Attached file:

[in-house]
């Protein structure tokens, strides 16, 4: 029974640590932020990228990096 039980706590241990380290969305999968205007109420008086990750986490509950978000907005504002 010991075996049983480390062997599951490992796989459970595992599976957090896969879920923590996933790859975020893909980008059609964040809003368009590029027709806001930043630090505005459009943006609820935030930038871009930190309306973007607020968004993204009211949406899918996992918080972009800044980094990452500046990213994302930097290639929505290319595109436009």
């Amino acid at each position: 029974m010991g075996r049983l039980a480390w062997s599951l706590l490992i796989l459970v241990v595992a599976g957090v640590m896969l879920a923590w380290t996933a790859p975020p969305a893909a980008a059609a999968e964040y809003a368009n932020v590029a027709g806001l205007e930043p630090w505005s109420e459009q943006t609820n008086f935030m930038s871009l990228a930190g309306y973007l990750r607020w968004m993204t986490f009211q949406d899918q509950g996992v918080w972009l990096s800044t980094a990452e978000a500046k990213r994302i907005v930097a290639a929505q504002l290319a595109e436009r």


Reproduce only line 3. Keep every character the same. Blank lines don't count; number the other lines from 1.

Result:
């Amino acid at each position: 029974m010991g075996r049983l039980a480390w062997s599951l706590l490992i796989l459970v241990v595992a599976g957090v640590m896969l879920a923590w380290t996933a790859p975020p969305a893909a980008a059609a999968e964040y809003a368009n932020v590029a027709g806001l205007e930043p630090w505005s109420e459009q943006t609820n008086f935030m930038s871009l990228a930190g309306y973007l990750r607020w968004m993204t986490f009211q949406d899918q509950g996992v918080w972009l990096s800044t980094a990452e978000a500046k990213r994302i907005v930097a290639a929505q504002l290319a595109e436009r």